Where is yet, this will open the door to a number of other overturns using the same precedent. Most of these will be in the area of civil rights. Not that it will necessarily happen, but the possibility exist based on this precedent.

    Suddenly, voting becomes even more important for either side. Because I agree with Larry that ultimately the only way to really secure any sort of rights is via codification within the law. Or an amendment to the constitution which is even harder.

    Frankly, and since I am frank I can say that, with 60% of all Americans not wanting to overturn Roe V Wade, Republicans, especially Trumpublicans, can still muster a lot of voting fire power at the state level, including congressional seats. At the national level, this decision by this conservative Scotus probably seals the Republican’s fate.

    • Joe Gilbertson

      But this is not about taking a poll to overturn Roe v. Wade. Its about whether or not the issue is covered in the Constitution. If not, then we really do take a poll and elect people to who will pass laws the way we want. Most politicians don’t want to touch the issue because it does nothing but lose them votes. But it will still be their problem.

      • Frank stetson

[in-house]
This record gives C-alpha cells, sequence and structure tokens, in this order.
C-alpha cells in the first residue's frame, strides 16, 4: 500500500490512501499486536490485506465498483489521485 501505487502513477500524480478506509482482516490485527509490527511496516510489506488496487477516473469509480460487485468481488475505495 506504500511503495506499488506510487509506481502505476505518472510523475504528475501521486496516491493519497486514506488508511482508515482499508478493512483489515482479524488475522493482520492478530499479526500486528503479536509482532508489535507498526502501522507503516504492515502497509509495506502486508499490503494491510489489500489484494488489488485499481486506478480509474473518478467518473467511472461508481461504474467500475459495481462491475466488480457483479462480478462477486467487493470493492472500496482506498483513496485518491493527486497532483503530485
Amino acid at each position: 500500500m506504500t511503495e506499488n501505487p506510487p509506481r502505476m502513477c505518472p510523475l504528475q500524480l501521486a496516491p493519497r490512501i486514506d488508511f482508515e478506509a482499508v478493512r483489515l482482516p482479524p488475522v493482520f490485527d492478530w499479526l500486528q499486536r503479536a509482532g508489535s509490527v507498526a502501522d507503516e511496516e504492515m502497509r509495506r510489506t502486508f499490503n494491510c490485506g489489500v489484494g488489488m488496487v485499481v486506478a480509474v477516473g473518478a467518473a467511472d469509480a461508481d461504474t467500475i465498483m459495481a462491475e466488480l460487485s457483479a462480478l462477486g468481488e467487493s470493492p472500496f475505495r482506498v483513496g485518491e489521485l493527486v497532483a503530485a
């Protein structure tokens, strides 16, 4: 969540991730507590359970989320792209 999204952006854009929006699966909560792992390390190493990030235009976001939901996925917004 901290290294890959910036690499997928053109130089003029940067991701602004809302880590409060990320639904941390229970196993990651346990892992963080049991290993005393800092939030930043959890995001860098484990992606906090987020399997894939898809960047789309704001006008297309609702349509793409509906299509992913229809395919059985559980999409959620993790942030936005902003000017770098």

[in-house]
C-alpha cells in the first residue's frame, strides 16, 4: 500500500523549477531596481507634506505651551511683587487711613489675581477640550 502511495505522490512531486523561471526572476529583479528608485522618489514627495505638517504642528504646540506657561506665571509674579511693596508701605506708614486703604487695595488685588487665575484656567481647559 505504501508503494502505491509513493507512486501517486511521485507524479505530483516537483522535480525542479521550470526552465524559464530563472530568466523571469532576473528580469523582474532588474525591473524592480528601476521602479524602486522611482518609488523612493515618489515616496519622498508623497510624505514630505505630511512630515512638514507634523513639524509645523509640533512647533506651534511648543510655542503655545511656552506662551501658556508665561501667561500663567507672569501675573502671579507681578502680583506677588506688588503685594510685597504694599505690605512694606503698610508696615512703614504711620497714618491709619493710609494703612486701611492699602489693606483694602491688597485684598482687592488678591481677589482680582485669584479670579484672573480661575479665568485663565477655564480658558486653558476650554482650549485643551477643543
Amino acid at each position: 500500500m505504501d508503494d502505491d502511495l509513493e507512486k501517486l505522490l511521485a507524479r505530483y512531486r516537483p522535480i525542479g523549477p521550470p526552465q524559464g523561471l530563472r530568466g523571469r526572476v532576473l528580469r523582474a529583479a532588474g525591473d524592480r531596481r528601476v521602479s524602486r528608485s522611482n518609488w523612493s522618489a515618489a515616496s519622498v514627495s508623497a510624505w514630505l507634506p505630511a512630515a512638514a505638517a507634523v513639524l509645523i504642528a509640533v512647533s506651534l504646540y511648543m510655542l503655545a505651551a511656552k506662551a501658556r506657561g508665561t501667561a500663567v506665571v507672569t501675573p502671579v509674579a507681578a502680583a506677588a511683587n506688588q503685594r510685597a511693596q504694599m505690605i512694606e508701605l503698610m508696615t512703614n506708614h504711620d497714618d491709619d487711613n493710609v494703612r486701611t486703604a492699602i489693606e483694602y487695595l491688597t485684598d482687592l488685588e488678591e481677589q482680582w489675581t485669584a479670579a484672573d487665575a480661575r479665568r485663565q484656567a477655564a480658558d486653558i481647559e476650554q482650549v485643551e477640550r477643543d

Yes, but people do vote and right or wrong, about 60% will not like this decision made by conservative judges and will see a politicization of the court, IMO.

    • Troy

      Not if we have fair elections. Voters are being resurrected from the grave and zombies will be voting in November

      • Ben

        Right, if YOU win, it’s fair. If YOU lose, they cheated.

        More dead Trumpblicans voted in 2020 than dead Dems….

  3. Tom

    I think Justice R.B. Ginsburg being Jewish would probably say something along the lines of what is in this NIH paper at The real question is not about when is it life, or about fetal heart beat. The real question that we are attempting to answer is “When is it murder?” The is what the whole issue of fetal heart beat, third term abortions, etc is really all about. So since we are a country that has on their dollar bill, “In God We Trust” then lets see what the Jewish Talmud (as given by God) has to say on the issue of abortion. Thanks to the NIH article I now understand why pro-abortion folks consider a pregnancy to be part of their body and therefore under their authority to decide. I also now understand why some pro-abortion people think third trimester abortions are fine. As a pro-life person I still think abortion after 41 days (Talmud) is wrong and “a grave violation of Jewish law but not murder”. The problem is that in our secular, non-Jewish / non-Christian society we have only codified murder as the taking of a breathing life that has confirmed human status. But what if the life form that has potential to be human is not breathing on its own – this is the issue, is it murder or not? The article I have referenced makes much sense and I think RBG would have thought along these lines. Read it and see what you think! There may be enough here that both sides can find some common grounds to work from.

  4. B4CE